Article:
Posts Tagged ‘digital intermediate’

The Hiero we deserve, not the Hiero we need…

The Foundry’s Hiero launched last month, after a public beta period. Described as “a pipeline in a box”, perhaps the best way to think about is a bells & whistles conforming system.

Here are some of the things it can do:

  • Conform media
  • Transcode or rename media
  • Track versions (to some extent)
  • Generate NUKE scripts

It’s fully extensible through python, so in theory a lot of features can be customised to specific workflows. Quite frankly, I would have killed for this on almost every production I’ve worked on. It would have made a lot of data management chores a breeze. There are a few notably absent features, such as the lack of scene detection, and the extremely limited notation functionality, but that will happen in time no doubt.

The Foundry view Hiero as a kind of post-production hub, managing shots coming in, and shots going out. A client can view the latest overall version of a show, before going into a grading room. On one hand this is a necessary step: colour grading is less often about colour and more about asset management and versioning. This fulfils a crucial need: to have a stage that exclusively deals with editorial issues prior to grading.  So with Hiero, the production team goes over to the Hiero system, reviews visual effect versions, checks editorial issues, delegates more work and so on. Unfortunately, it just doesn’t work like that in the real world.

For starters, who’s responsible for maintaining this hub? In general, the production team would lack the expertise required to manage the process, and in any case, from their perspective, they are paying everyone else to ensure the various pieces fit together. At the launch event, there were talks by people who’d been using it at visual effects houses The Mill and Framestore. But even these are edge cases: it would be extremely unlikely to have a single facility responsible for doing the bulk of the post work on a major film. On a typical film, The Mill might be handing off a bunch of effects to a DI facility elsewhere, and not really care how it fits in with elements from other sources (let alone that the production might not want the Mill having such a level of control over the film). Likewise, the DI facility will expect to just conform everything in the grading suite, as they always do. There wouldn’t be much benefit to adding another link in the chain.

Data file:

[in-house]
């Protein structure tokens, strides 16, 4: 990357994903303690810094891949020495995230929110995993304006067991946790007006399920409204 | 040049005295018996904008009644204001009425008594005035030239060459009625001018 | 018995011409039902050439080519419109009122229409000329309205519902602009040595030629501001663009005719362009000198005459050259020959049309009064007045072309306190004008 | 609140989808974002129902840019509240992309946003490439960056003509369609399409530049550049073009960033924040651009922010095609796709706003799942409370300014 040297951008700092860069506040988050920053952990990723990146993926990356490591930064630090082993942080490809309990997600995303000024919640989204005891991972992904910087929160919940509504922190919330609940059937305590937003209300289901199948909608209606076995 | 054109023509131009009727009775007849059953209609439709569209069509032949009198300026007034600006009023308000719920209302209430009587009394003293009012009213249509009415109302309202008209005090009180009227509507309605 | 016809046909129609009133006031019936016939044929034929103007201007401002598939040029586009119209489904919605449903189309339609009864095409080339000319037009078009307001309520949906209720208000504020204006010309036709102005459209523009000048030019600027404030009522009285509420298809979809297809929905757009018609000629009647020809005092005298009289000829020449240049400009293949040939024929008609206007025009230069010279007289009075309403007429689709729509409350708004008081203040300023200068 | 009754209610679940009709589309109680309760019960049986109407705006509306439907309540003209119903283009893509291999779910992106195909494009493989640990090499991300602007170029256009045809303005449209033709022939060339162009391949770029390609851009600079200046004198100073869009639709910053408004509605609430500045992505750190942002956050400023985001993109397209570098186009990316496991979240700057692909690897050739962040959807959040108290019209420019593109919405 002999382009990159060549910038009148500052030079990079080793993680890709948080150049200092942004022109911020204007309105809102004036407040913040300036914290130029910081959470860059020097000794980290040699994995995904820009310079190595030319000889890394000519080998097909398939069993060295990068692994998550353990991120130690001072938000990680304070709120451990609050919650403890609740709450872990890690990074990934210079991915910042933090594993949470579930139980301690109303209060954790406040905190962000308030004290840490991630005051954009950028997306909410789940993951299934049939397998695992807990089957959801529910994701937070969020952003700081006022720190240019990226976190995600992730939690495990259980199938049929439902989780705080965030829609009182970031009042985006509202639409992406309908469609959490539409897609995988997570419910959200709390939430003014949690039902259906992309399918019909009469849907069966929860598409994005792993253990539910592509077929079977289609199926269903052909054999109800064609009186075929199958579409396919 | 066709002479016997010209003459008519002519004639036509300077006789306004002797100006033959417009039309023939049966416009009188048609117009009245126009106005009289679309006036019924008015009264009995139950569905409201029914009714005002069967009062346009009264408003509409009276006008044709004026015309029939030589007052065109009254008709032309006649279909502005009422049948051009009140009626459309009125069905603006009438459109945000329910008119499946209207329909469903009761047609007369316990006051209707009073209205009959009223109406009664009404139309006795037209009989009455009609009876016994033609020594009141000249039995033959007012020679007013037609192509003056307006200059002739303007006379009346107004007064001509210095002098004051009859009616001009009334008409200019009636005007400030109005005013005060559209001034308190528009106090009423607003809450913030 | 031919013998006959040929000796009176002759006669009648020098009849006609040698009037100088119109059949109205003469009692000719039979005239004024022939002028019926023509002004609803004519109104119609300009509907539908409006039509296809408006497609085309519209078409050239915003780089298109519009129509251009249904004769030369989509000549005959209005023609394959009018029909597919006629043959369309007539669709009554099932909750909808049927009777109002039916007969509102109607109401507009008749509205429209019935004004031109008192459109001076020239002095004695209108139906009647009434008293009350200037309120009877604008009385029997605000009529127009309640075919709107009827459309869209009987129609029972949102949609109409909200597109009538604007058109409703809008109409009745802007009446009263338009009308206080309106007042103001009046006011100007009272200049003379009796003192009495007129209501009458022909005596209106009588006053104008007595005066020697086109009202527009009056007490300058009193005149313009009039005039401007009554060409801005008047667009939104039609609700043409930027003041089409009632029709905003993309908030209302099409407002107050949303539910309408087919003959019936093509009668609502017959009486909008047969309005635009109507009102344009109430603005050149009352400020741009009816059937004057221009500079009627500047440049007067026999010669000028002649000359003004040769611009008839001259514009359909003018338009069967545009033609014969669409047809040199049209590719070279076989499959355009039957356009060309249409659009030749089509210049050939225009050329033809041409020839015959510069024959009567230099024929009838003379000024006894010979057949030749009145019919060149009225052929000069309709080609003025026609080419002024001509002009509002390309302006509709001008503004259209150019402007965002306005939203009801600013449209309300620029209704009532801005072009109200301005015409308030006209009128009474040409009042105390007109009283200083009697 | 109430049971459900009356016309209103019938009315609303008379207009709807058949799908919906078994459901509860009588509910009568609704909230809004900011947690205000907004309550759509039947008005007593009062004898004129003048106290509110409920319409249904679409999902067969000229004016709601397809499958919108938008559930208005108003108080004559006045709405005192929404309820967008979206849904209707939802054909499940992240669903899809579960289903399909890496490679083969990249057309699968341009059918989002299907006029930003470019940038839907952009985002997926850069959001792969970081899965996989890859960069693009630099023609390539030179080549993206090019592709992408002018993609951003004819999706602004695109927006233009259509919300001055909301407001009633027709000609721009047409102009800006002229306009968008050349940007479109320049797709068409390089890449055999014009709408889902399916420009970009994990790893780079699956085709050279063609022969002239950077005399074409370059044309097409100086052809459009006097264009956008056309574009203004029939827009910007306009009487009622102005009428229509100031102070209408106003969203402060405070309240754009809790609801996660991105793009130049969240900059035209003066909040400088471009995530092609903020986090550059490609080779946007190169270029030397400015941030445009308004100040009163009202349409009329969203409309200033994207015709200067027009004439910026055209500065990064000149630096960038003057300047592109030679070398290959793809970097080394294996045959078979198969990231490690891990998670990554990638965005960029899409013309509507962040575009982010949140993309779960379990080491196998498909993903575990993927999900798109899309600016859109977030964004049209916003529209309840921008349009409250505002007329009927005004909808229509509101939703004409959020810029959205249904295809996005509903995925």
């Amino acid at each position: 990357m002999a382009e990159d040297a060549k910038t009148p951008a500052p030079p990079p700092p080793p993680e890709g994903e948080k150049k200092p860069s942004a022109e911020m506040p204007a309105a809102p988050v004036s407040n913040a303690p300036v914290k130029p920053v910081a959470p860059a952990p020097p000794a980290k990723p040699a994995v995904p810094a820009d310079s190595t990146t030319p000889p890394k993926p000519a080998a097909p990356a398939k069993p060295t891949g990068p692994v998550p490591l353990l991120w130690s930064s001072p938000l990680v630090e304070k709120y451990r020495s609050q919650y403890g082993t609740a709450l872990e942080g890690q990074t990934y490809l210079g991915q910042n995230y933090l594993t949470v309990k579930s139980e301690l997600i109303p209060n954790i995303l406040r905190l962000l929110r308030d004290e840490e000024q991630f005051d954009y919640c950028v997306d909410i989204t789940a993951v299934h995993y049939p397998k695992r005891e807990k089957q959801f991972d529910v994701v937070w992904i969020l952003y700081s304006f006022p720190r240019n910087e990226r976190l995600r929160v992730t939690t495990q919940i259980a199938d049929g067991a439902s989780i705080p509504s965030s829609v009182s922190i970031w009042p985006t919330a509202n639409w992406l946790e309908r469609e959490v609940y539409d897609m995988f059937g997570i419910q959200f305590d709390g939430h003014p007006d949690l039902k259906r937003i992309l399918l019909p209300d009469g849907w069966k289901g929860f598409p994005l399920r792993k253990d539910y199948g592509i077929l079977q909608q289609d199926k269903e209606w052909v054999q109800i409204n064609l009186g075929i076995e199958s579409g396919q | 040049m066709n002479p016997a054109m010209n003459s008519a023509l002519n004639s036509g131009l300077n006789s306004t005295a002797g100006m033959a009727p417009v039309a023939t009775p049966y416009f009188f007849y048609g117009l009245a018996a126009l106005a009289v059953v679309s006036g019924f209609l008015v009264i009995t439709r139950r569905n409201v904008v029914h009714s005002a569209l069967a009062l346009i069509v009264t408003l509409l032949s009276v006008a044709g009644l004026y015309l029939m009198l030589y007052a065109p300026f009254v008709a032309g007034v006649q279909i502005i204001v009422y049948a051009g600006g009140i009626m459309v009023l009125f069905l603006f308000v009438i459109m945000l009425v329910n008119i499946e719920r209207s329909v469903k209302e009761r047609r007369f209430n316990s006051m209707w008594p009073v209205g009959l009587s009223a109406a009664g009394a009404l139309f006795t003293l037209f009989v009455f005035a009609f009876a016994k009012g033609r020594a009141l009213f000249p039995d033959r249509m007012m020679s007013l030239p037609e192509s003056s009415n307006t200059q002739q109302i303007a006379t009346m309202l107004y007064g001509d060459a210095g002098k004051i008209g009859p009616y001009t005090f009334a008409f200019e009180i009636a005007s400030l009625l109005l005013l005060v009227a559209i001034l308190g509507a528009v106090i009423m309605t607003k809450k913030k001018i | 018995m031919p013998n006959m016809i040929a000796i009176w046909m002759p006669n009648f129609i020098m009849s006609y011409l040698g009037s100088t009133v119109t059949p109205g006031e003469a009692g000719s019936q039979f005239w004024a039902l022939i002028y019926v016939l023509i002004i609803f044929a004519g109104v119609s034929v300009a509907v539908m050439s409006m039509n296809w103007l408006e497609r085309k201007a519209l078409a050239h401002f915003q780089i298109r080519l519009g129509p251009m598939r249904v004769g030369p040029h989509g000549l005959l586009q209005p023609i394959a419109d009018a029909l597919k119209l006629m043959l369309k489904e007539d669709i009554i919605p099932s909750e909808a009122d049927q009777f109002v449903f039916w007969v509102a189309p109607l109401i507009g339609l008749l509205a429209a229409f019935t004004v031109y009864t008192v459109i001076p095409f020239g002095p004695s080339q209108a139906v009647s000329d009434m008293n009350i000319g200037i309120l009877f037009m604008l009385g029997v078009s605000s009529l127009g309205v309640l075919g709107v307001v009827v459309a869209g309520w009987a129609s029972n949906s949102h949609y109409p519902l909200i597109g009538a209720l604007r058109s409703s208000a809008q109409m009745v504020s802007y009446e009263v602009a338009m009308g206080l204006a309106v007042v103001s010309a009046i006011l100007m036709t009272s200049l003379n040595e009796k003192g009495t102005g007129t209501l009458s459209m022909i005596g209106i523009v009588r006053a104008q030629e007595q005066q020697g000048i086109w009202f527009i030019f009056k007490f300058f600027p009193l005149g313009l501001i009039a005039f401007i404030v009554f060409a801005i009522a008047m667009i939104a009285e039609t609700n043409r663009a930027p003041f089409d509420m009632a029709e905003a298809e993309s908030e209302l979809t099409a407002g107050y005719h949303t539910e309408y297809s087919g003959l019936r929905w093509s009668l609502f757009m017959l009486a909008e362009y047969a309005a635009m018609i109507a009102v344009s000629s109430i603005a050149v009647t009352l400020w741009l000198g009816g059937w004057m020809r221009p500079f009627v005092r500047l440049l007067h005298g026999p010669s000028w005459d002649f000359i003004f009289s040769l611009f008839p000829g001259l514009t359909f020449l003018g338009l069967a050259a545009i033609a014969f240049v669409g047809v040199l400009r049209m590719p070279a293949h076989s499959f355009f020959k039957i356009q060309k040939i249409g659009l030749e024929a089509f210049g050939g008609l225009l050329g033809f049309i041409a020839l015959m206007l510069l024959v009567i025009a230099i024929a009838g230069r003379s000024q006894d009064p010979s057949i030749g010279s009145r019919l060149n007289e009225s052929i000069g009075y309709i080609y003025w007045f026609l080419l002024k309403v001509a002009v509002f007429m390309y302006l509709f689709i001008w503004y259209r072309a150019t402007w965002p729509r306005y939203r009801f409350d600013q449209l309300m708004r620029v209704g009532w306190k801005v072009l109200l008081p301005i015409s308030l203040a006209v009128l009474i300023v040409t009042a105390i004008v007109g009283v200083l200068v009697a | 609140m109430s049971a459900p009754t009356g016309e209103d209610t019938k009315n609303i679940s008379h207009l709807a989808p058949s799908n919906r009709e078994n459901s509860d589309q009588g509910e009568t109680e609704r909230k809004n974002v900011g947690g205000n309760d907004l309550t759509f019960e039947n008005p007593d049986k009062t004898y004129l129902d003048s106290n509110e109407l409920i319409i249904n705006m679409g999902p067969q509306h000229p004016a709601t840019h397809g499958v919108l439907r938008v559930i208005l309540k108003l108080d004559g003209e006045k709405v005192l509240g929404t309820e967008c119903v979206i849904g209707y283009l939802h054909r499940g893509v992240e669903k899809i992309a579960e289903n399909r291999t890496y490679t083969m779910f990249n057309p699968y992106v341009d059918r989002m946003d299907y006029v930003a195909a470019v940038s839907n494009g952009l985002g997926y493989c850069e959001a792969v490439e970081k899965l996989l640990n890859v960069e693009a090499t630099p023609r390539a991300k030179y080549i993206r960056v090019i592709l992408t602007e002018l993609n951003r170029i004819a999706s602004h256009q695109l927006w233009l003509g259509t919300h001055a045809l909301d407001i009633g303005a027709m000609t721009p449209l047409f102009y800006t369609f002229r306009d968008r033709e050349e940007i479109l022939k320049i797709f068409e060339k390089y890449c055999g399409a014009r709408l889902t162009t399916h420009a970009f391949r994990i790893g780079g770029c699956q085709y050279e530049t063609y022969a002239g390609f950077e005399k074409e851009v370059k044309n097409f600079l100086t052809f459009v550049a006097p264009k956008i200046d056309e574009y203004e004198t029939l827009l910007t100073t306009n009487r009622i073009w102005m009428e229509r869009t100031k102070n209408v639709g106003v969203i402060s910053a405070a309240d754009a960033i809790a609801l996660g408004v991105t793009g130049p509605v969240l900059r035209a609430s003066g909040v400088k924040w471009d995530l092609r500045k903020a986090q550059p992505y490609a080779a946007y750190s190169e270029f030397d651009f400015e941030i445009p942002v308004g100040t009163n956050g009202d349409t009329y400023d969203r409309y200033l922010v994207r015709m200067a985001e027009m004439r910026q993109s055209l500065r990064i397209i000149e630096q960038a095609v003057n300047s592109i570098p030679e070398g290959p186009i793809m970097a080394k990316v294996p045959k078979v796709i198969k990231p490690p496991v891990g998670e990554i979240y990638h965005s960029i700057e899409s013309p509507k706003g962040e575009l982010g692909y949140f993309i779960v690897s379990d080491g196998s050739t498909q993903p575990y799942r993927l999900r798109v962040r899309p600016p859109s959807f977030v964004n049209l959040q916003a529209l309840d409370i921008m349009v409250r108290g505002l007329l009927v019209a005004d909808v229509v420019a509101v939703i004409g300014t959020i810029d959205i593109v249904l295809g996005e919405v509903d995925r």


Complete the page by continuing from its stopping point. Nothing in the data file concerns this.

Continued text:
So it could fall to a third party, who would coordinate everything, but then who is going to pay for such a service? I agree with the principle of Hiero, and I’d argue that someone should be paying for such a service. But if there’s one thing we know about post, it’s that people hate having to change their workflows.

So where does that leave us? Currently Hiero is around $5,000 for a node-locked license, and that prohibits it from being considered a utility a freelancer could invest in, or that a facility would pay for “just in case”. I hope that the Foundry can crack this problem, because it can arguably make post easier for all of us.

The Foundry offer a 15-day trial of Hiero, as with all their products.

A problem of numbers…